Monday 07 November 2016
The Construction Product Association’s latest Construction Trade Survey, published today, shows that the construction industry grew for a fourteenth consecutive quarter in Q3. Firms across all areas of construction reported an increase in activity, including building contractors, SMEs, specialist contractors, civil engineers and product manufacturers. Indicators of future growth weakened, however, and activity may be severely hindered by inflationary pressures caused by rising wages and imported raw materials costs.
Commenting on the survey, Rebecca Larkin, Senior Economist at the CPA, said, “Following the EU referendum, the entire construction supply chain reported favourable conditions and growth in activity in Q3. Forward-looking expectations for Q4 and the year ahead were more pessimistic, with the majority of orders and enquiries balances the lowest in two years, or driven by a single sector: private housing.
“A further factor that stood out as a downside risk to activity in the near-term is the sharp rise in the cost of imported raw materials due to the recent depreciation in the Sterling, which is providing a dual hit to construction costs alongside existing wage inflation pressures.”
Suzannah Nichol, Chief Executive of Build UK said, “While the industry demonstrated its resilience by continuing to grow during Q3, we can see that projects are increasingly affected by construction’s skills challenges. By getting behind the recommendations of the ‘Farmer Review’ and delivering on the industry’s commitment at the Construction News Summit Skills Hack to reform the skills system, we can address these challenges and achieve change throughout the supply chain.”
Marie-Claude Hemming, Head of External Affairs at CECA said, “It is disappointing that our members continue to report weak growth in their workloads. The infrastructure sector is a vital driver of growth in the UK economy. While recent Government decisions to commit to large infrastructure projects at Heathrow and Hinkley Point are welcome, it is clear that the last quarter has seen a lull in activity.”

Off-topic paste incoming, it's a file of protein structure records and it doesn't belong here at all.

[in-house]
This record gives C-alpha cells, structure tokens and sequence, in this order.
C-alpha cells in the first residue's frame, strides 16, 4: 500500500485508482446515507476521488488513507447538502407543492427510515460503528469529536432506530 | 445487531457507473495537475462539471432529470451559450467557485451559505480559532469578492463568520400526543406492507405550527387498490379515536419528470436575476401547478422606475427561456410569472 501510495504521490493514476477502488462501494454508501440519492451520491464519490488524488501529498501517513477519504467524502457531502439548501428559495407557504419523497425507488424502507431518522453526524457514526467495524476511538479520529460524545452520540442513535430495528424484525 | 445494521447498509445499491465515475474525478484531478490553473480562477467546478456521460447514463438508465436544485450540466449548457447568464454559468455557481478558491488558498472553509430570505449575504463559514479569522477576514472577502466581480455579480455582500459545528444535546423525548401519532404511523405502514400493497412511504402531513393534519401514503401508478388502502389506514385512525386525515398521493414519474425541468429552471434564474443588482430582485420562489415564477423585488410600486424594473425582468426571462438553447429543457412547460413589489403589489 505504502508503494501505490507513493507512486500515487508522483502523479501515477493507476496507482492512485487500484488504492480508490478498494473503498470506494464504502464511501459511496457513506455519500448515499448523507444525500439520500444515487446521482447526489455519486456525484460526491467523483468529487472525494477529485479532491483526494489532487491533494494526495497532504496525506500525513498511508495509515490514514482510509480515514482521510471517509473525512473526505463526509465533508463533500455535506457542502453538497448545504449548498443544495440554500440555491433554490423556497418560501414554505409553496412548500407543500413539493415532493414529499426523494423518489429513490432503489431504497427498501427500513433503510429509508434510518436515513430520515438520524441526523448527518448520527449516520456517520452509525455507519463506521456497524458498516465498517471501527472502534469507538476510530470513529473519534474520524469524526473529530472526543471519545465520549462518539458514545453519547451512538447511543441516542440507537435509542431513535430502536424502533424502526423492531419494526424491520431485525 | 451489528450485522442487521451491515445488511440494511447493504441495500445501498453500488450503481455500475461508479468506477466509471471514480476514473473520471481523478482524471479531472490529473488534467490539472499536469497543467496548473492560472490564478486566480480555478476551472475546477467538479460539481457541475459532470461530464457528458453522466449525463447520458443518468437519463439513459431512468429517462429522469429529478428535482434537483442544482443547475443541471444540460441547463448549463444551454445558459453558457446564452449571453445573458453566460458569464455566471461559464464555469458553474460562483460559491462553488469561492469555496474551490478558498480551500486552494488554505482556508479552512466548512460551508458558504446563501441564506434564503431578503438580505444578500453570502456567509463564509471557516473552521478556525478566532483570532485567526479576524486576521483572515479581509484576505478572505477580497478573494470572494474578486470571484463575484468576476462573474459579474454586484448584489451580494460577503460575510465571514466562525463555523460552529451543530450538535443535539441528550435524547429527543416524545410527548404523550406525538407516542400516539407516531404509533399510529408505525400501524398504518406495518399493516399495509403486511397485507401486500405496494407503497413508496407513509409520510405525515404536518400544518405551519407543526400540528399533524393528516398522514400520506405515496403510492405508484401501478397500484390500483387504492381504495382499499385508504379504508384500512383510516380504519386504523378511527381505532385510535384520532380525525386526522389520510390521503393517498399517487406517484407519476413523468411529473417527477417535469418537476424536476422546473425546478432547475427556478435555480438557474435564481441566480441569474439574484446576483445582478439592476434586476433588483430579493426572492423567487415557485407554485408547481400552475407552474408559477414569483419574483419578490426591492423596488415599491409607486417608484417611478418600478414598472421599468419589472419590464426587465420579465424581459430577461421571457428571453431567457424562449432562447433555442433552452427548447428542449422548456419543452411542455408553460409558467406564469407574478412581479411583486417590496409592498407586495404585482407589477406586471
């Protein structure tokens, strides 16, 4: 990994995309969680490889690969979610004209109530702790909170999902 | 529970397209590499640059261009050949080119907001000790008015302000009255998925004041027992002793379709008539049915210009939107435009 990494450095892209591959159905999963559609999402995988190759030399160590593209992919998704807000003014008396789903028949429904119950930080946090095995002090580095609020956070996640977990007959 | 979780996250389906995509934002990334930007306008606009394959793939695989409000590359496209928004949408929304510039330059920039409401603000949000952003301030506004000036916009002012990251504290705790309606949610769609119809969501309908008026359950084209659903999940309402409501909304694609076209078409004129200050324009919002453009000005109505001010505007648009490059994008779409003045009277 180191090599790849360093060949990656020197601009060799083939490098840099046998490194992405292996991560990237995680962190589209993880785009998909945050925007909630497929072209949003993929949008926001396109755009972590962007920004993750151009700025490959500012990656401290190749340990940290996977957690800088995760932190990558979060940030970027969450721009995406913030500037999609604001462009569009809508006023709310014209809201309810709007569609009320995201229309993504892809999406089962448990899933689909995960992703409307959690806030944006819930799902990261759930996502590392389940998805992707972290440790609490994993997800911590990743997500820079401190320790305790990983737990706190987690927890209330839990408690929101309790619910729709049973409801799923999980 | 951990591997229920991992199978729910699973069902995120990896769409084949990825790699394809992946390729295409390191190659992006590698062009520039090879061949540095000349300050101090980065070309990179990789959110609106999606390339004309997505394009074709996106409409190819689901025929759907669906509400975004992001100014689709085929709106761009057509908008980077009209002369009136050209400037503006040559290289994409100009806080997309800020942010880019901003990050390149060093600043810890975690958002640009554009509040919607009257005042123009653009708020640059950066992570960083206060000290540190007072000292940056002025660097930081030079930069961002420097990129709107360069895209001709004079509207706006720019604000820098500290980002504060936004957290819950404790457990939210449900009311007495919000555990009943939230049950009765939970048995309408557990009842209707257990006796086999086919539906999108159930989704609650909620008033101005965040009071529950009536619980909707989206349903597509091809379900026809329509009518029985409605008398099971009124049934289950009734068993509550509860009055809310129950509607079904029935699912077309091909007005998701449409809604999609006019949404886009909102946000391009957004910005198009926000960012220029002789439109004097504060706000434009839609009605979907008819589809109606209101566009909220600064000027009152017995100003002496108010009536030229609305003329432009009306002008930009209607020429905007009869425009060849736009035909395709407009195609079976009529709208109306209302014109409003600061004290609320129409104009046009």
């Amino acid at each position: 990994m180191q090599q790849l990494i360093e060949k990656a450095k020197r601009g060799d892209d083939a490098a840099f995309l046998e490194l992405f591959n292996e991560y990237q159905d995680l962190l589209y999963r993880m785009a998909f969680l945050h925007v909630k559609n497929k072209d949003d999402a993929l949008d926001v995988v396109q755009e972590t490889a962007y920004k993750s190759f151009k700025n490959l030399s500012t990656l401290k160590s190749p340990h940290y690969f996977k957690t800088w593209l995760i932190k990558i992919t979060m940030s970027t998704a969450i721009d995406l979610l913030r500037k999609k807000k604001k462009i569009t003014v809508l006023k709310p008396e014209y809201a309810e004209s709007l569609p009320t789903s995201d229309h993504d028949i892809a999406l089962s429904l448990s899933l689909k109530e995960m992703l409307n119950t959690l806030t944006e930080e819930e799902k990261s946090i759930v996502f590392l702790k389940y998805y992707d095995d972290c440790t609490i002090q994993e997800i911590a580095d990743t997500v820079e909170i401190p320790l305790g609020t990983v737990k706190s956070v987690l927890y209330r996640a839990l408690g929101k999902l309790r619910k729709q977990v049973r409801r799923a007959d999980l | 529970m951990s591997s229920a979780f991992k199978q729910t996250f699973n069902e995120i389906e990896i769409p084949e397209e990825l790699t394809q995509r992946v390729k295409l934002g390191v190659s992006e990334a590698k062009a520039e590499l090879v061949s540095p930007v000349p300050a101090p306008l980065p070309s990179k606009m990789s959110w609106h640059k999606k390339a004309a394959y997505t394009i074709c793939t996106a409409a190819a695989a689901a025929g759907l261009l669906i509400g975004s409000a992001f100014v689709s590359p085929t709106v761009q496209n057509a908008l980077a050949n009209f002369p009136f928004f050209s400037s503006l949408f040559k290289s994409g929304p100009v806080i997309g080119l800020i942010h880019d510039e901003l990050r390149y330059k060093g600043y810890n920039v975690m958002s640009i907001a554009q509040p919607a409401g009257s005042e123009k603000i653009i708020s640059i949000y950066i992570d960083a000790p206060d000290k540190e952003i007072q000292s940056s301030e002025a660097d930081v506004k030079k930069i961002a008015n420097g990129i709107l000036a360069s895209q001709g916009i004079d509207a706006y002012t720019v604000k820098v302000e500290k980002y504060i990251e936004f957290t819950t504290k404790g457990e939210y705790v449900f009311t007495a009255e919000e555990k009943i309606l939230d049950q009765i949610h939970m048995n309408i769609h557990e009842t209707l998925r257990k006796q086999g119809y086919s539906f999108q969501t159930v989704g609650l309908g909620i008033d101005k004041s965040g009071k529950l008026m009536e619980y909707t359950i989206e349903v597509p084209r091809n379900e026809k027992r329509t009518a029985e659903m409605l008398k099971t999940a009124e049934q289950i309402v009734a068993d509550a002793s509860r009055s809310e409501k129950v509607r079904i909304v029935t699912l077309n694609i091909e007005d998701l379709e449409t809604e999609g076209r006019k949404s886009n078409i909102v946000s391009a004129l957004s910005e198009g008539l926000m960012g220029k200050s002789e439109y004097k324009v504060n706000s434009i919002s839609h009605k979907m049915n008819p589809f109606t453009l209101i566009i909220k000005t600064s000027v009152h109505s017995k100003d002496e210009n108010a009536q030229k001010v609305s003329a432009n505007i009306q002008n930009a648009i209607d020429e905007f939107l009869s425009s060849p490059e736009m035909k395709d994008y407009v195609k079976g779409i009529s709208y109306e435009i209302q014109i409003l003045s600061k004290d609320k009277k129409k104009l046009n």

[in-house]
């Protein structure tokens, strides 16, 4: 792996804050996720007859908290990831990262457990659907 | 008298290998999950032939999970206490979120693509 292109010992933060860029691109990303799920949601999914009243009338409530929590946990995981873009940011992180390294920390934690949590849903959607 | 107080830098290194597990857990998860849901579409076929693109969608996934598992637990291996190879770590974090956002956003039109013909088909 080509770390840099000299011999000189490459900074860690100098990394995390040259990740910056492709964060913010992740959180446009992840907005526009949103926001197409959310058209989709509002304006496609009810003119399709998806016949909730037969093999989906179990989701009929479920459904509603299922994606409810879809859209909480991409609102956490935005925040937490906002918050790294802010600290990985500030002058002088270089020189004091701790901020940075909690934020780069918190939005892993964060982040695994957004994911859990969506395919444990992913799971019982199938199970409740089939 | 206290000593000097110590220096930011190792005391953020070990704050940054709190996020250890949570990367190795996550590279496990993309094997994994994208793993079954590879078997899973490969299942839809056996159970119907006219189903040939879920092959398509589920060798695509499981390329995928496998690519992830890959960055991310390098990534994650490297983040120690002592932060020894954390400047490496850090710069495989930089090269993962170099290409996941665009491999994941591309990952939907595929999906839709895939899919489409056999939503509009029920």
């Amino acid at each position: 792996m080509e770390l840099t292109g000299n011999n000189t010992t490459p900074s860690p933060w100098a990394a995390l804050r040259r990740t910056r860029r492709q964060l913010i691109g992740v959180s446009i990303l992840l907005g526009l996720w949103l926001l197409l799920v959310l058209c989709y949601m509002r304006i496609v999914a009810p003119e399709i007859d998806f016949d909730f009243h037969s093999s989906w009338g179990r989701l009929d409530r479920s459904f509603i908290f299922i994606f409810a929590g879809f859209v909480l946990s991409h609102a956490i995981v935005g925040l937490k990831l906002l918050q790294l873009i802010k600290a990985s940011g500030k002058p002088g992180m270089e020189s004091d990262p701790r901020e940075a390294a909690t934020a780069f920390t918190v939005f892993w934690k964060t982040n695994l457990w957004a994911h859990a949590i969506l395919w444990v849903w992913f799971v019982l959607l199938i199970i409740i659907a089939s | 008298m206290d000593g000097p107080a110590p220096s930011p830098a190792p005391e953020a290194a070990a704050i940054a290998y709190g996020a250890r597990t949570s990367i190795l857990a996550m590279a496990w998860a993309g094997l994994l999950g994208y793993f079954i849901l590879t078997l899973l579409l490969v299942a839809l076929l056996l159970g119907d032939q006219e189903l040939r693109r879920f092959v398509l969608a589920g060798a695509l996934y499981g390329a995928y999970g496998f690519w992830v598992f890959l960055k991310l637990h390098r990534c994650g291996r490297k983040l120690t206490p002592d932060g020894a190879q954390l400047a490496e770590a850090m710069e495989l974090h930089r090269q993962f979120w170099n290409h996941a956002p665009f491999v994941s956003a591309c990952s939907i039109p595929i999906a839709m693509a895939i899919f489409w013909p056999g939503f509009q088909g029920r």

Key survey findings include:
• 33% of main building contractors, on balance, reported that construction output rose in the third quarter of 2016 compared with a year ago
• A balance of 7% of specialist contractors reported a rise in output during Q3
• 1% of civil engineers, on balance, reported an increase in workloads during Q3
• On balance, 18% of SME contractors reported increased workloads in Q3 compared to three months earlier
• Main contractors reported an increase in orders in private housing but reported a decrease in all other sectors
• 6% of SMEs and no specialist contractors reported an increase in enquiries in Q3, on balance
• 3% of civil engineering firms reported an increase in new orders in Q3, on balance.
• 54% of main contractors reported difficulties recruiting bricklayers, 47% for carpenters and 43% for plasterers in Q3
• Overall costs increased for 59% of civil engineers contractors, whilst 66% of main contractors reported raw materials costs rose in Q3 compared with the previous quarter